He turned from the manager and walked away through the drying yard, up the main street of Sequoia, and on into the second-growth timber at the edge of the town. Presently he emerged on the old, decaying skid-road and continued on through his logged-over lands, across the little divide and down into the quarter-section of green timber he had told McTavish not to cut. Once in the Valley of the Giants, he followed a well-worn foot-path to the little amphitheatre, and where the sunlight filtered through like a halo and fell on a plain little white marble monument, he paused and sat down on the now almost decayed sugar-pine windfall.
“I’ve come for a little comfort, sweetheart,” he murmured to her who slept beneath the stone. Then he leaned back against a redwood tree, removed his hat, and closed his eyes, holding his great gray head the while a little to one side in a listening attitude. Long he sat there, a great, time-bitten devotee at the shrine of his comfort; and presently the harried look left his strong, kind face and was replaced by a little prescient smile—the sort of smile worn by one who through bitter years has sought something very, very precious and has at length discovered it.
It was on the day that John Cardigan received the telegram from Bryce saying that, following four years at Princeton and two years of travel abroad, he was returning to Sequoia to take over his redwood heritage—that he discovered that a stranger and not the flesh of his flesh and the blood of his blood was to reap the reward of his fifty years of endeavour. Small wonder, then, that he laid his leonine head upon his desk and wept, silently, as the aged and helpless weep.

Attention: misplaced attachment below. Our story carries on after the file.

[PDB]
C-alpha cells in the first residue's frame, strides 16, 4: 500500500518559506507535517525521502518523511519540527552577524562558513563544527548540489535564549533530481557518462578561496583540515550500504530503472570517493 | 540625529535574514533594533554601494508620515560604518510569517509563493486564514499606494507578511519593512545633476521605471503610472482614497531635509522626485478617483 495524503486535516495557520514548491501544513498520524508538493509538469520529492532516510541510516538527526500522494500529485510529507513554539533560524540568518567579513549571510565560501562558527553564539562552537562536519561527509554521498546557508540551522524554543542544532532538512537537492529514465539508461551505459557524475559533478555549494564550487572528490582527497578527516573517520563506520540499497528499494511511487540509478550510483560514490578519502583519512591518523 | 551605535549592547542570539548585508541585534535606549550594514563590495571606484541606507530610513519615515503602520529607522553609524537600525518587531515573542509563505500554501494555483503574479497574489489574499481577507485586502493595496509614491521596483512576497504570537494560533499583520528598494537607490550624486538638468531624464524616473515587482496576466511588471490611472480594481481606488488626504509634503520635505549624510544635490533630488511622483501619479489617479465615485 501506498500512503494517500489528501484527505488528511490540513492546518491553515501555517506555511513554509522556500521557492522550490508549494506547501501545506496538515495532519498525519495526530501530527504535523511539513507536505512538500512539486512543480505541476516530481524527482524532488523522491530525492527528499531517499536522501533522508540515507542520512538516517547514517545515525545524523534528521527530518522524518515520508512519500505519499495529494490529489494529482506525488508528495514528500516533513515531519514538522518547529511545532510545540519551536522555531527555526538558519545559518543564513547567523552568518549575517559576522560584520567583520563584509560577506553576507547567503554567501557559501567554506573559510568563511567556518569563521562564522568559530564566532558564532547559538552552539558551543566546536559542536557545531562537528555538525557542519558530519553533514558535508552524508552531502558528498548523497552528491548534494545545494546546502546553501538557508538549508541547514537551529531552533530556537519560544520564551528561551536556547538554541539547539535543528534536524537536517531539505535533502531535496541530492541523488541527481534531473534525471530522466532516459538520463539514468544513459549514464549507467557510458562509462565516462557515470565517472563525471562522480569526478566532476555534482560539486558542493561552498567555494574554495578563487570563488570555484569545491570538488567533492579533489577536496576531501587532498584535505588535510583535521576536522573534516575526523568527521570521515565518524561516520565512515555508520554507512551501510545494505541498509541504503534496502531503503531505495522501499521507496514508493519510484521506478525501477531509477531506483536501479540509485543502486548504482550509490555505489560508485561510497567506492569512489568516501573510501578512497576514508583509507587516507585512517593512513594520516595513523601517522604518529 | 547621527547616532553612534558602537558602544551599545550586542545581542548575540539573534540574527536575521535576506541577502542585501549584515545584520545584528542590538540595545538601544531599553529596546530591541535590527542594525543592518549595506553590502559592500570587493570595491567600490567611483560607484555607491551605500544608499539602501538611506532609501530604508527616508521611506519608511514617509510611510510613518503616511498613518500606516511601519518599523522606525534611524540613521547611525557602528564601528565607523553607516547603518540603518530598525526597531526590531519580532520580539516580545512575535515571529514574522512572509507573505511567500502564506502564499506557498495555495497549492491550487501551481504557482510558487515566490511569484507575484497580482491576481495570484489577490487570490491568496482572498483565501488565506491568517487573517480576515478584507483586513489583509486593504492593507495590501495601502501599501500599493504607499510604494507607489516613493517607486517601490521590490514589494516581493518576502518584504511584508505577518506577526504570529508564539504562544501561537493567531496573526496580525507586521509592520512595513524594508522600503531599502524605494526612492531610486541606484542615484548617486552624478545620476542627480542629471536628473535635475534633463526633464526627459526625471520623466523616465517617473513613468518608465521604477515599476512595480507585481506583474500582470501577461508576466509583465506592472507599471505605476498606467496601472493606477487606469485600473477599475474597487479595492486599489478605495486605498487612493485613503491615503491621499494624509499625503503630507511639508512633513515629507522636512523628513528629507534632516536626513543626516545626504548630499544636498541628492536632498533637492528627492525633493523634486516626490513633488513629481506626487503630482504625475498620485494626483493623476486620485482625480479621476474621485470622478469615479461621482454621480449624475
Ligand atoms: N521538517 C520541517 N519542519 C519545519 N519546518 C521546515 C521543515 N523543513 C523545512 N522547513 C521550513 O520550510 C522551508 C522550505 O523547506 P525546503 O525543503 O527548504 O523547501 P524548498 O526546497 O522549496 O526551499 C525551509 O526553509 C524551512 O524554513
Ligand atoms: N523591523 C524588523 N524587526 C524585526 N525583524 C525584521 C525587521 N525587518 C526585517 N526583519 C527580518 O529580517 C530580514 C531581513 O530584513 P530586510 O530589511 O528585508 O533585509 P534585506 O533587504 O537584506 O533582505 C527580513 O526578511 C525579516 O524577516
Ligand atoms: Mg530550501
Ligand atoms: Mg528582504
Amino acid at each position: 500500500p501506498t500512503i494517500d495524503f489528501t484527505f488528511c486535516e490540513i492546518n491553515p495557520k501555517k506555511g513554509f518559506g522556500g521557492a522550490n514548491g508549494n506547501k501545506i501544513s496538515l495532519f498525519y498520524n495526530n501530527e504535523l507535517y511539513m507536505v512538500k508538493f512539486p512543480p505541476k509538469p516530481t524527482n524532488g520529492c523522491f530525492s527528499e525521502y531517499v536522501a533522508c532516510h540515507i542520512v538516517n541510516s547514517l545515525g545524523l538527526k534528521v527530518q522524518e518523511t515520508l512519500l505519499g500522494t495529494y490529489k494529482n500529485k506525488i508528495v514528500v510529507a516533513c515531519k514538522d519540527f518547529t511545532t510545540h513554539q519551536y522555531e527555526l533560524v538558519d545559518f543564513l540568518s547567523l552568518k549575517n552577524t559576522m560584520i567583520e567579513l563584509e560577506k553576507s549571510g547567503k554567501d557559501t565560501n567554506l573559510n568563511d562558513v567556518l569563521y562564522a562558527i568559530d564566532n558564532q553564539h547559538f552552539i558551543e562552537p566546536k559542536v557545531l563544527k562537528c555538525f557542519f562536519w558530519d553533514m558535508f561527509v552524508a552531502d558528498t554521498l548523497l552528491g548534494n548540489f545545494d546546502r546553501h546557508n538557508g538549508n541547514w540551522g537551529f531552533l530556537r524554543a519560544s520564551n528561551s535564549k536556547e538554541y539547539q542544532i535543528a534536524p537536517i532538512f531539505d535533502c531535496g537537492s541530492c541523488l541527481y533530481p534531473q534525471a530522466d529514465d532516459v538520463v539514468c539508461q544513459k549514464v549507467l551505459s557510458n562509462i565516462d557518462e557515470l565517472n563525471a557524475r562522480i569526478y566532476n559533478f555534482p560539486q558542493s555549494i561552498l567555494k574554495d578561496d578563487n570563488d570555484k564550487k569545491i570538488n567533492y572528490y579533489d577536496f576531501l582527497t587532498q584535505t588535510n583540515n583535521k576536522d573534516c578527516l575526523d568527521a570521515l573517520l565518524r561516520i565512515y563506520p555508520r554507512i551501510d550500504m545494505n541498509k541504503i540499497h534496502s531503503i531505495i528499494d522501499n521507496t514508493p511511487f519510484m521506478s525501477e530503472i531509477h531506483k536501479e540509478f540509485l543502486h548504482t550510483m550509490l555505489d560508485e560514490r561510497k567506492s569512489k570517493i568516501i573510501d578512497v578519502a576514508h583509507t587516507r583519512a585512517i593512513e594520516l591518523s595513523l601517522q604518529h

For a long time he sat there lethargic with misery. Eventually he roused himself, reached for the desk telephone, and pressed a button on the office exchange-station. His manager, one Thomas Sinclair, answered. “Thomas,” he said calmly, “you know, of course, that Bryce is coming home. Tell George to take the big car and go over to Red Bluff for him.”
“I’ll attend to it, Mr Cardigan. Anything else?”
“Yes, but I’ll wait until Bryce gets home.”
George Sea Otter, son of Bryce Cardigan’s old half-breed nurse, was a person in whose nature struggled the white man’s predilection for advertisement and civic pride and the red man’s instinct for adornment. For three years he had been old man Cardigan’s chauffeur and man-of-all-work about the latter’s old-fashioned home, and in the former capacity he drove John Cardigan’s single evidence of extravagance—a Napier car, which was very justly regarded by George Sea Otter as the king of automobiles, since it was the only imported car in the county. Upon receipt of orders, therefore, from Sinclair, to drive the Napier over to Red Bluff and meet his future boss and one-time playfellow, George Sea Otter arrayed himself in a pair of new